Hello, Oakville residents! Raccoons, with their quirky masks and bushy tails, might seem adorable and harmless at first sight. But let’s dive a little deeper. As our suburban footprint continues to encroach on the natural habitats of several species of wildlife, the result is predictable. Critters of all shapes and sizes are being forced to adapt to living in our manmade subdivisions, which is increasingly leading to unwelcome encounters and property damage. At Home Free Wildlife and Pest Removal, we’re here to help you understand why it’s crucial to keep a friendly distance from these intriguing critters.
An Inside Look at Raccoon Life
Raccoons are nocturnal creatures, meaning they’re most active while we’re catching some Z’s. Their mischievous behaviour often results in unanticipated mess-ups that we discover in the early morning light. These dexterous critters are adept at opening “wildlife-proof” bins and dining on our scraps. They are even better at breaking into small spaces to satisfy their curious natures while causing damage to your property in the process. They keep busy while we are sleeping.
Springtime, traditionally, sees a baby boom in the raccoon community. Mother raccoons can frequently be seen ferrying their fluffy kits around during this period. It’s the season their activity peaks in our neighbourhoods. It’s worth noting that raccoons aren’t true hibernators. They enter torpor—a period of decreased activity during the winter—so don’t be surprised to see them occasionally on a chilly morning.
Raccoons adopt an ‘eat what you can when you can’ philosophy. Their diet ranges from fruits and plants to small animals and, unfortunately, our trash. This adaptability ranks them high among resilient wildlife species.
Why You Should Stay Away
Raccoons in Oakville, harmless as they may initially seem, pose particular risks to residents. They’re typically non-aggressive, but a cornered raccoon or one protecting its young can exhibit unprecedented hostility. Their sharp claws and strong jaws are capable of delivering harmful strikes if they perceive a threat.
Bearing in mind the potential health risks associated with raccoons is crucial. Diseases such as rabies, canine distemper, roundworm, leptospirosis, and giardiasis reside within certain members of the raccoon population.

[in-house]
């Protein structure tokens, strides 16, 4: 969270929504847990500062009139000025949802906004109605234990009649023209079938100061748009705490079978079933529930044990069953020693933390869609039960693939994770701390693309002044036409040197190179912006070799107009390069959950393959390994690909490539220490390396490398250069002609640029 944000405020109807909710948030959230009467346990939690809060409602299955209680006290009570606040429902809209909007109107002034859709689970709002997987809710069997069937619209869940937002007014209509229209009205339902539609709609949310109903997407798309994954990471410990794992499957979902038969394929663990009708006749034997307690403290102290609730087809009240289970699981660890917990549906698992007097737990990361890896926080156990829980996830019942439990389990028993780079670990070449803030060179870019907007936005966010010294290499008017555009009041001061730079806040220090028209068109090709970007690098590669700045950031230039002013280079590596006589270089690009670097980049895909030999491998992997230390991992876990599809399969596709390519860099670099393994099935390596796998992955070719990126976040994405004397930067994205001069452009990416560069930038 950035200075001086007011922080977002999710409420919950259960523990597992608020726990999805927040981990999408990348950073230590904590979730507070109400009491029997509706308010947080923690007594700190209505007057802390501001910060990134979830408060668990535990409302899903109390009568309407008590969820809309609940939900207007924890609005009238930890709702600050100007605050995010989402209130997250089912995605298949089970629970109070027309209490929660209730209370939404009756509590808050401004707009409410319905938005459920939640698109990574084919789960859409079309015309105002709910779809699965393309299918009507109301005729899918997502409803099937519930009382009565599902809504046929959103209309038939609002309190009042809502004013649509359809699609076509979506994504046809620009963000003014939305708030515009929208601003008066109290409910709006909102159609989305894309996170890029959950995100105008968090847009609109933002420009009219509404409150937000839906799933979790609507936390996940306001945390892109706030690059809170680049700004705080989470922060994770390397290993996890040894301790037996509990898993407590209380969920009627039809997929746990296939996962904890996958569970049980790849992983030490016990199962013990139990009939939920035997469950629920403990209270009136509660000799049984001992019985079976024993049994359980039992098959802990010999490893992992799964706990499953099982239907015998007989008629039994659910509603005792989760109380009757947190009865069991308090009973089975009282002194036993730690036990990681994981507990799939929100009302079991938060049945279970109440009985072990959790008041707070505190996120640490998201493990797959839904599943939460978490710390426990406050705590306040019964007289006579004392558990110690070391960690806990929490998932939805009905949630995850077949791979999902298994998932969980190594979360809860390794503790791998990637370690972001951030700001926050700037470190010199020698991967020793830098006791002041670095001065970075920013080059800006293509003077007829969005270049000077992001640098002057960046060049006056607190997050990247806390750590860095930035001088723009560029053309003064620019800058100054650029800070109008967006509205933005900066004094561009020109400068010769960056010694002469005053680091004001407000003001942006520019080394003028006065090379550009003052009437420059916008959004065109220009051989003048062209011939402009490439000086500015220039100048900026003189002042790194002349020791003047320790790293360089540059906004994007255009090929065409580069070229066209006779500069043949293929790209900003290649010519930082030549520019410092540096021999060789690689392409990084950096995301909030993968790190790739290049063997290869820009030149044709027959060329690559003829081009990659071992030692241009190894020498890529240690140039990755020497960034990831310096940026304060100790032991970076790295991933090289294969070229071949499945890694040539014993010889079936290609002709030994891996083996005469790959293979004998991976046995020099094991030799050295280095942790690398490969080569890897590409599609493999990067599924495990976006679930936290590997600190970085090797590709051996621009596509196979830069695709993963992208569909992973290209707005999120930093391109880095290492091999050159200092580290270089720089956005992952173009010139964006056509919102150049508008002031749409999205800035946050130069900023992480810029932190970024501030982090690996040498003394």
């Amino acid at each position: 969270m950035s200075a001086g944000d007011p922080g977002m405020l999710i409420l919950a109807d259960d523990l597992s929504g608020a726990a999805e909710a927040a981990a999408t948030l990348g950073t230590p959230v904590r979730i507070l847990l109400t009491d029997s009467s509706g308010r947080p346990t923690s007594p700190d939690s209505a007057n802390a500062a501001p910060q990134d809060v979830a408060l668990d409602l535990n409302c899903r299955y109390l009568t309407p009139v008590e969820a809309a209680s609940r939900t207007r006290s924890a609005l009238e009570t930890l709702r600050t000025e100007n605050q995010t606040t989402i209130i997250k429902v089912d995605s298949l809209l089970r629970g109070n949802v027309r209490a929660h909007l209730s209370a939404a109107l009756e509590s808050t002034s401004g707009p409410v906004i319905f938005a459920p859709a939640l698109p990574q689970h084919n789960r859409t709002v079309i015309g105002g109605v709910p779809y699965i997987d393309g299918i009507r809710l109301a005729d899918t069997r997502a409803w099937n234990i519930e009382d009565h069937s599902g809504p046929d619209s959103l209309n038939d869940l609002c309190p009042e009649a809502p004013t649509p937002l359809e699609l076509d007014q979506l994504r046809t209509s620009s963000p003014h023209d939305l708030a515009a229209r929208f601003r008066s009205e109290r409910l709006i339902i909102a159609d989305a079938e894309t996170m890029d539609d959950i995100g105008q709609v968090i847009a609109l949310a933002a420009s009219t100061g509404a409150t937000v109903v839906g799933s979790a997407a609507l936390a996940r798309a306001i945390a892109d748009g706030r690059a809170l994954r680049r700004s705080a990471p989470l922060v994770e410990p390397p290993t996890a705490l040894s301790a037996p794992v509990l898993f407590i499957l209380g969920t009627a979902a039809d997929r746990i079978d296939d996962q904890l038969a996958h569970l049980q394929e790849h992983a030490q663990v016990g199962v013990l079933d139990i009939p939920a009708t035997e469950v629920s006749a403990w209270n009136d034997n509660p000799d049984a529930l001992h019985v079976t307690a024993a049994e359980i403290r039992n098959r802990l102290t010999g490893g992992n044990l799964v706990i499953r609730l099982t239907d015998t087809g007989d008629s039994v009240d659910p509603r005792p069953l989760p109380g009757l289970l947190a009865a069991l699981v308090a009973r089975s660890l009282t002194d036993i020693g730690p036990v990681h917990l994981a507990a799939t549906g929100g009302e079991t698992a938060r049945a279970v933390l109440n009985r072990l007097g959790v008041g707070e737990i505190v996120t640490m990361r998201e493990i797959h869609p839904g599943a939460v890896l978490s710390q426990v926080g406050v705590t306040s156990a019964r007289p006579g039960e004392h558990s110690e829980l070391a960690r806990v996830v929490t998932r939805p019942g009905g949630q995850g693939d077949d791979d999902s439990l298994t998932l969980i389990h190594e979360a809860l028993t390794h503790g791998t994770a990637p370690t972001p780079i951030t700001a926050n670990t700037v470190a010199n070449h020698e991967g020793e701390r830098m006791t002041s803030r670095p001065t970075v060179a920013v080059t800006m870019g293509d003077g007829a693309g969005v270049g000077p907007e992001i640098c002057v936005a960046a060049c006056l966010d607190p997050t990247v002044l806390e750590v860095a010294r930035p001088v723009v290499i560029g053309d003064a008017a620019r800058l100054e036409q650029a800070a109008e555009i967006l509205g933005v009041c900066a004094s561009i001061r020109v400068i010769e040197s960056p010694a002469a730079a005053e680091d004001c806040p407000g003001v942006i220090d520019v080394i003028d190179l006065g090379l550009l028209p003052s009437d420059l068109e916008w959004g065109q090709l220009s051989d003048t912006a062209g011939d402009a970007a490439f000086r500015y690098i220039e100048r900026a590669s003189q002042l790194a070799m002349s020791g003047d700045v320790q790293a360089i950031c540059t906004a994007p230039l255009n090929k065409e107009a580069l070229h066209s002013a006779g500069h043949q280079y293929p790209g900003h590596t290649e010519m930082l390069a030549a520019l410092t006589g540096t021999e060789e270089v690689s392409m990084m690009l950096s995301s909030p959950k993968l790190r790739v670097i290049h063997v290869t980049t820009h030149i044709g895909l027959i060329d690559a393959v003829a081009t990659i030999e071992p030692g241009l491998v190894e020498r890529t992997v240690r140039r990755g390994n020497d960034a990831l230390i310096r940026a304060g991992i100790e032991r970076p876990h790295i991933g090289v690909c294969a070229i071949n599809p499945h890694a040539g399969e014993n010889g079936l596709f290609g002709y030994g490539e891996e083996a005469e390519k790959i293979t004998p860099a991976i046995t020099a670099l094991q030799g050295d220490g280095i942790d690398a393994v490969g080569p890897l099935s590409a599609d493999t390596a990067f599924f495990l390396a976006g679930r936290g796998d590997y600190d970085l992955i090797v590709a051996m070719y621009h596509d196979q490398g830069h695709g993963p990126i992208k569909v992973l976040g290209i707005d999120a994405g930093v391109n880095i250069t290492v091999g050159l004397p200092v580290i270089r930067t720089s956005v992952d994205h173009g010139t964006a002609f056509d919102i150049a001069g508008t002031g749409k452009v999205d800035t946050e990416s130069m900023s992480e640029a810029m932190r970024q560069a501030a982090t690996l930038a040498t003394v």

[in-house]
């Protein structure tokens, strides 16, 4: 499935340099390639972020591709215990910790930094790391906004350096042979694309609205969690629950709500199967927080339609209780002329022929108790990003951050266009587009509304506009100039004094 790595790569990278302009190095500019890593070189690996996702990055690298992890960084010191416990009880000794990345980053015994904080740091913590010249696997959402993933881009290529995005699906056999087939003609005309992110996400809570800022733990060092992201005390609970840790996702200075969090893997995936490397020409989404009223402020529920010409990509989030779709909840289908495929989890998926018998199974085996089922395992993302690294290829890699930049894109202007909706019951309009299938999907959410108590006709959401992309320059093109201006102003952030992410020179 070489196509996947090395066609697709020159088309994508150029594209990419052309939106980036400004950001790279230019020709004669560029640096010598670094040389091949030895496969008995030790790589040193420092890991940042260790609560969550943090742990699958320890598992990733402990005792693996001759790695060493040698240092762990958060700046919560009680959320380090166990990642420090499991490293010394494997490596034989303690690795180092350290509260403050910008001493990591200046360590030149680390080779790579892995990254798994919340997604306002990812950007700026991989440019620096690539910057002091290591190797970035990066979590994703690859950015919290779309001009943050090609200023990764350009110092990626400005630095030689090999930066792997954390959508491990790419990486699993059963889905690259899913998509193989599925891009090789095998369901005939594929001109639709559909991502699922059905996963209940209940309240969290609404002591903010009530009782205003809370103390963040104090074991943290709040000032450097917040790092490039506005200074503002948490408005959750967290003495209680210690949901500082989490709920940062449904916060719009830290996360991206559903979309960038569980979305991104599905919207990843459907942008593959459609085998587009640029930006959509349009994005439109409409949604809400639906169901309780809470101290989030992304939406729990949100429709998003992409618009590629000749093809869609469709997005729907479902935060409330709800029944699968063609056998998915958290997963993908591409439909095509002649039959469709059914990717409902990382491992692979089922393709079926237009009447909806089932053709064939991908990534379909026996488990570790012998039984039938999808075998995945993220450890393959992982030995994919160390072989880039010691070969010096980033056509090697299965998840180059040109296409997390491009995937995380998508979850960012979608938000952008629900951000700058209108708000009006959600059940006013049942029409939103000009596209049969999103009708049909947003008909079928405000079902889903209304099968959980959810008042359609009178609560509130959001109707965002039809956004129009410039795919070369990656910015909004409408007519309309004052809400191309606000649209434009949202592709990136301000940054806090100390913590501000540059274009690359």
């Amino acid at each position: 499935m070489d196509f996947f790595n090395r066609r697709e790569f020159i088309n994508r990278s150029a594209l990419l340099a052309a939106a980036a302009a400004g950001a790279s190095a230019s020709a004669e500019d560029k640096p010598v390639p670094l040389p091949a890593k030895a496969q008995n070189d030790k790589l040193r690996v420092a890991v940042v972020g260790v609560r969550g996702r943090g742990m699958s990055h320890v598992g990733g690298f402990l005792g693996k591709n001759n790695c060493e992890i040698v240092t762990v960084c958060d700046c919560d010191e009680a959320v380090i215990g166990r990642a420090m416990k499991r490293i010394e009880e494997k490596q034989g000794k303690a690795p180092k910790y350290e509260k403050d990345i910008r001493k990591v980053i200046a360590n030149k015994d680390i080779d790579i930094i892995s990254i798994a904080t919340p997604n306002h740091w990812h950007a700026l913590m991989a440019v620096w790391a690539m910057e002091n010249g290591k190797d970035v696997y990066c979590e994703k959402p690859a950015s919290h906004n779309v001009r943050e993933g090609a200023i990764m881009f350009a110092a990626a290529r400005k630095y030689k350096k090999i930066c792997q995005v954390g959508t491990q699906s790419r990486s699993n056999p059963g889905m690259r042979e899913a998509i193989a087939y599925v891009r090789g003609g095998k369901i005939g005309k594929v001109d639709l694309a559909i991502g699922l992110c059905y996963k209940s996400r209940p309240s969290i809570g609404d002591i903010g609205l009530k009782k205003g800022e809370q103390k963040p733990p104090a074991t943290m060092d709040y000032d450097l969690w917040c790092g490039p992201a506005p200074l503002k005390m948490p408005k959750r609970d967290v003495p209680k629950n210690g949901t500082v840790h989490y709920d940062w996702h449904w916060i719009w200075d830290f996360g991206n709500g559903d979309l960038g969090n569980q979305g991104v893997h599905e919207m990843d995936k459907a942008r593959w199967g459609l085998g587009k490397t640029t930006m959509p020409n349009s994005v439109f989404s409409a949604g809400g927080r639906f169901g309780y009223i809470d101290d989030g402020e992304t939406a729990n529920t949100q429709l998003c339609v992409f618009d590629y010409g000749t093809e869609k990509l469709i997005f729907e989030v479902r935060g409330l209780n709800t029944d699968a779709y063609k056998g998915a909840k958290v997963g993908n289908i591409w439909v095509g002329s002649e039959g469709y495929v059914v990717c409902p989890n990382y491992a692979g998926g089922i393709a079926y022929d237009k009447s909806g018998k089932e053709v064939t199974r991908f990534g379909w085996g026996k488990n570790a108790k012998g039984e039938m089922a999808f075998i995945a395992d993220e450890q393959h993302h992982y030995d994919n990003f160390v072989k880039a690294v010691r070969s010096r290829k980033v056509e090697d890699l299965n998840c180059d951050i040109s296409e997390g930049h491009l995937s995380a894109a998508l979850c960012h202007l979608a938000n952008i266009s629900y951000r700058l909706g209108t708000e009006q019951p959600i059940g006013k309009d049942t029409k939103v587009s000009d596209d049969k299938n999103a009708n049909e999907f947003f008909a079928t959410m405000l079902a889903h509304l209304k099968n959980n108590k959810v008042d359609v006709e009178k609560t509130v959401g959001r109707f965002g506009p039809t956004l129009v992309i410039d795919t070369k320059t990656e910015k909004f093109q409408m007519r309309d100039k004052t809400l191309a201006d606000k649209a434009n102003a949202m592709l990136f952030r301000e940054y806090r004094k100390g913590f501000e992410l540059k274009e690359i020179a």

In addition, raccoons can wreak havoc on your property. Their strength and agility make them adept climbers and excavators. Roof vents and soffits aren’t safe from their curiosity. They can easily rip vents, gnaw through wires, and dismantle insulation to make way for their families.
Signs You Have Raccoons
Telltale signs of raccoons include unusual noises at night—stomping sounds or peculiar vocalizations—and visible damages around your property. If you’ve seen a raccoon or a family of them regularly roaming around your yard, it typically indicates that they’ve found a comfy place to make their nestlace nearby. Remember, they are not very subtle animals; their damages can be relatively unmistakable.
In the video below, you can hear precisely what raccoon vocalizations sound like:
Effective Raccoon Removal
If you face a raccoon invasion, it’s highly recommended to contact a professional wildlife removal specialist like us at Home Free Wildlife and Pest Removal. We’re well-reviewed online, registered with the Better Business Bureau, and our services come with a warranty. Our team is fully insured, protecting your interests.
We bring our local knowledge, experience, and commitment to safety to every case, handling a wide range of critters. Our goal is to provide practical, humane solutions to your wildlife problems. We aim not just to remove the nuisance but to make sure they don’t come back.
Remember, we’re all about solving your wildlife and pest problems with a friendly smile and professional expertise. So Oakville, let’s make your home pest-free—safely and surely!
Raccoons, while engaging in their own quirky ways, can indeed become a nuisance due to our ever-expanding cities. Though they can cause inconvenience and damage, it’s crucial to remember that they, too, are just trying to live their lives. So, keep your distance, understand their behaviours, and when in doubt—reach out to professionals. We’re here for you!